Gov. Pat Quinn seems to be losing his patience with the General Assembly on the issue of pension reform.
It’s about time.
Quinn hinted last week that he will call the legislature into special session in August to deal with the pension issue, pointing out it has been studied to the point where “the time for study is complete, and now it’ll be time for action.”
But legislative leaders, many Democrats like Quinn, seem perfectly happy to spend their summer campaigning, vacationing and playing golf and don’t seem in any hurry to resolve this key issue in the state’s financial crisis.
Andy Manar, who was Senate President John Cullerton’s chief of staff before deciding to run for Senate in the Decatur/Springfield area, said last week he doesn’t believe senators realize the severity of the state’s financial crisis. Even if you discount that comment as a political strategy to distance himself from his former boss, it’s an incredible statement about our elected leaders.
But it appears to be true. The General Assembly adjourned in May without solving the pension issues — and there is no solution to the state’s financial woes that doesn’t involve solving them. Leaders in the debate said they needed more information, which is pretty incredible given the years the crisis has been apparent.
A subsequent meeting included a request for even more information. The tactic seems to be to study the issue all summer and then delay a decision until after the November election. Once again, legislators are putting their own self interests ahead of Illinois.
One of the main sticking points is the question of shifting funding for pensions from the state to individual school districts. Suburban and downstate school districts do not pay pension costs, which has resulted in all sorts of questionable practices such as end-of-career pay escalations. In other words, districts have been happy to shift costs to the state.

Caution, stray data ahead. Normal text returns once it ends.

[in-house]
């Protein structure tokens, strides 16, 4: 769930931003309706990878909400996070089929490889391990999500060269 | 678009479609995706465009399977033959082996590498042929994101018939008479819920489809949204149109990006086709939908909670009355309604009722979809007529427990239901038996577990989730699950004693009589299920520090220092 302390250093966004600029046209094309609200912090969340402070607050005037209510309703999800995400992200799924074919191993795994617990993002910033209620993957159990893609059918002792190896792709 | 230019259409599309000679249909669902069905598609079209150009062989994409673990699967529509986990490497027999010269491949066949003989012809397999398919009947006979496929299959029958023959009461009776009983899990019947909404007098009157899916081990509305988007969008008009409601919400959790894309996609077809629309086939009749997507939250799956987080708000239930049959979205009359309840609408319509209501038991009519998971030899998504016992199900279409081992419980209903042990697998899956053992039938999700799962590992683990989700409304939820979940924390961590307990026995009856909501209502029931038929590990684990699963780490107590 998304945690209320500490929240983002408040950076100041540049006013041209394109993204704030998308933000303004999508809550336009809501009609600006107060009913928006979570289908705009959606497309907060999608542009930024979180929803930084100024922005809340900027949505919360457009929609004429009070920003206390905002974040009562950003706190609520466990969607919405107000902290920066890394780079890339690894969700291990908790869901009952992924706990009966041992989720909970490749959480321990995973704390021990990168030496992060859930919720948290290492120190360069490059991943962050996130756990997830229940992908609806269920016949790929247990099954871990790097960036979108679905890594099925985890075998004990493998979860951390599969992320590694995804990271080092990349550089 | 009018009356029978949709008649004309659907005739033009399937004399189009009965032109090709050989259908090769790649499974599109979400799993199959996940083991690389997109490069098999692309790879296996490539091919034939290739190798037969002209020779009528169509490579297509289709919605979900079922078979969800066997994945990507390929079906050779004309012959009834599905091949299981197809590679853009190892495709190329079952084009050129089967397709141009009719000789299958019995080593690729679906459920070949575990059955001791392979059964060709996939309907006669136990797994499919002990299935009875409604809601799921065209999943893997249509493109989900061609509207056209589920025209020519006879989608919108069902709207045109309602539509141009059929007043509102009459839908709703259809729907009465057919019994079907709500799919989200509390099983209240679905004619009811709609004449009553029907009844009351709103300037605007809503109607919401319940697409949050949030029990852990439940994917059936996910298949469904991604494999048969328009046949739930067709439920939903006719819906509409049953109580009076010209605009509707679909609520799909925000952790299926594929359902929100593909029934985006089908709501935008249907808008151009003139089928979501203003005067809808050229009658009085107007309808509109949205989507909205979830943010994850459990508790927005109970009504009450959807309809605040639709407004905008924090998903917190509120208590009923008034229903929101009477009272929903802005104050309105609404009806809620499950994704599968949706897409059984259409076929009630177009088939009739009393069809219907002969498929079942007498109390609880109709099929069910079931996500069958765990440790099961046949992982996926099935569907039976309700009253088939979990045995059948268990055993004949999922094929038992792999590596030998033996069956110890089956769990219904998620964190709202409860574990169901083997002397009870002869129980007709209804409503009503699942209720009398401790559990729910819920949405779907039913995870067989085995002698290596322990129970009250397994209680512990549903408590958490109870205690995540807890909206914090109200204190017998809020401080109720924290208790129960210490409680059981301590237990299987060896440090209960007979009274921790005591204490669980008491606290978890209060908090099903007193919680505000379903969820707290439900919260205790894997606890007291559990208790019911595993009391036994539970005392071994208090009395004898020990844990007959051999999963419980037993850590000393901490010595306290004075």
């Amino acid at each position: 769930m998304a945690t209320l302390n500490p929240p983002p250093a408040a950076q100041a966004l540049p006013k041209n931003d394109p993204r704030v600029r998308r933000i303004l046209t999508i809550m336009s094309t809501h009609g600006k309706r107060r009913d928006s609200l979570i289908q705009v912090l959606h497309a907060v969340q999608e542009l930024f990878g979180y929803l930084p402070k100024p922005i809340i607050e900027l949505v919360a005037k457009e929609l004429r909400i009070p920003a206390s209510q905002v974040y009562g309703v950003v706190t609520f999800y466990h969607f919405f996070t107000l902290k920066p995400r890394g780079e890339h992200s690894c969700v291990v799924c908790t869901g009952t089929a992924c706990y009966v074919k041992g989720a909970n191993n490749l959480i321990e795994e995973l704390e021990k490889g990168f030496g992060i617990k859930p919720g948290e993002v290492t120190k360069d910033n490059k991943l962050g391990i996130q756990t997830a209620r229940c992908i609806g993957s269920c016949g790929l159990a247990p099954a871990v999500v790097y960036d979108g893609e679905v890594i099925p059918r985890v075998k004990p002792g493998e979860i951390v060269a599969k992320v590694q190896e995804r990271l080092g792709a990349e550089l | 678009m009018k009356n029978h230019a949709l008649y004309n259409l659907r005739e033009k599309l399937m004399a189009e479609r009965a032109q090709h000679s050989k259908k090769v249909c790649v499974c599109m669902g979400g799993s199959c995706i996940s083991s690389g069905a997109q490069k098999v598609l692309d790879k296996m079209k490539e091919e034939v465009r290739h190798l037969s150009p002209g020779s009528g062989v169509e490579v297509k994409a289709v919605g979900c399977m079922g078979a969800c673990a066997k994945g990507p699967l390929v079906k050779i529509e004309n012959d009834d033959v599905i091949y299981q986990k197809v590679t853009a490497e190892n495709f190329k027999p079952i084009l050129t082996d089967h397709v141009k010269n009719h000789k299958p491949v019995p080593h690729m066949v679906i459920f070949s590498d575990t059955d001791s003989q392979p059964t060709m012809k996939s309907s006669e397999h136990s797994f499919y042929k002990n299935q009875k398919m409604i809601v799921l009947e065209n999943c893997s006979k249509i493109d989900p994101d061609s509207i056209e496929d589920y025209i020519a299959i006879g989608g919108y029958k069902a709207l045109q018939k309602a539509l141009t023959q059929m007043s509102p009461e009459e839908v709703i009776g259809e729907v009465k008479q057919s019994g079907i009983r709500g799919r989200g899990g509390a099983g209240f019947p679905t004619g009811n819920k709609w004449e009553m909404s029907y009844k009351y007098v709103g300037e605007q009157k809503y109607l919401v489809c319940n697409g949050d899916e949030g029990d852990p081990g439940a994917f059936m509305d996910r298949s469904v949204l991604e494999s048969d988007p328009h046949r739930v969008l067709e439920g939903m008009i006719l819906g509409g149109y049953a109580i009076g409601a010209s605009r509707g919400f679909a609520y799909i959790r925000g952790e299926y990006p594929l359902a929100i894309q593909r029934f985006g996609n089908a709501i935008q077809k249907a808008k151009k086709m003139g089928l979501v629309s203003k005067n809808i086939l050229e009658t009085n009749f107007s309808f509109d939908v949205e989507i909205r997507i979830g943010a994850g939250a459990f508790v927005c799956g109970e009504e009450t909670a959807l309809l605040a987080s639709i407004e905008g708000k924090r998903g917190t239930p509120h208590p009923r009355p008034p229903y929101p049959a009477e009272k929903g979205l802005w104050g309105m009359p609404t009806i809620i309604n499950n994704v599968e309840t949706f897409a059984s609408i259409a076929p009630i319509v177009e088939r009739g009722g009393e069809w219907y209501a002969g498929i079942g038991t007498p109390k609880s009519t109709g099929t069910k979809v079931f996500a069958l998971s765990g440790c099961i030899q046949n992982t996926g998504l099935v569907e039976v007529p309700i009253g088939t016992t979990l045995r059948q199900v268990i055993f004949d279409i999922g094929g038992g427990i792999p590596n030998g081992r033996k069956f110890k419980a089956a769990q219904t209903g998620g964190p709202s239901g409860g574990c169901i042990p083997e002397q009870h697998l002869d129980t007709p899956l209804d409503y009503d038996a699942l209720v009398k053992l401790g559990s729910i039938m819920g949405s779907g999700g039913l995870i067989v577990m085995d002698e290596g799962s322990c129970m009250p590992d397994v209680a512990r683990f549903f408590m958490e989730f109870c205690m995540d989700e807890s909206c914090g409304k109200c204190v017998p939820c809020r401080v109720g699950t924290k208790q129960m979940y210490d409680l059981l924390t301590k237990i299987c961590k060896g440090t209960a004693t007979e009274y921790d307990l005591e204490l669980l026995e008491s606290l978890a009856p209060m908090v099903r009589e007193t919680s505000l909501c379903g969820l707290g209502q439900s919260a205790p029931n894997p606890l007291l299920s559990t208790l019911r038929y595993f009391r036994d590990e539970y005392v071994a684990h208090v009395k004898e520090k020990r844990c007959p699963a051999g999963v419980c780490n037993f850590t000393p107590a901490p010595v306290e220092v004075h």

Republicans, who generally oppose the shift, say it will financially cripple some school districts and lead to property tax increases. That may be true in some case, but many districts have ample reserves to handle the pension cost shift. Other districts could pay for the shift by giving away fewer pension goodies. Ultimately, it makes sense for local school districts to pay for their own pension decisions. And if the pension issue isn’t addressed, tax increases are inevitable. Taxpayers would have much more control over what’s done by local school boards than what happens in the General Assembly late at night during a lame duck session.
It’s also enlightening to look at when Quinn might call a special session, as outlined in the political newsletter, Capital Fax. The National Conference of State Legislatures meets Aug. 6-9 in Chicago, the Illinois State Fair runs Aug. 9-19 with Governor’s Day on Aug. 15 and Republican Day the next day, and the Republican National Convention runs Aug. 27-30.
That’s a pretty full agenda, but is it too much to ask our elected representatives to take a couple of days and deal with the one issue that is crippling the state financially?
Whether Quinn calls the General Assembly into special session remains to be seen. He’s offered empty threats before, at one time saying he’d have the General Assembly in session all summer if the issue wasn’t addressed.
But the pension issue won’t go away. It won’t be washed away by a rain storm and it can’t be solved while campaigning during a parade, attending a convention or playing golf. The General Assembly needs to do its job and Quinn should do whatever is necessary to make sure that happens.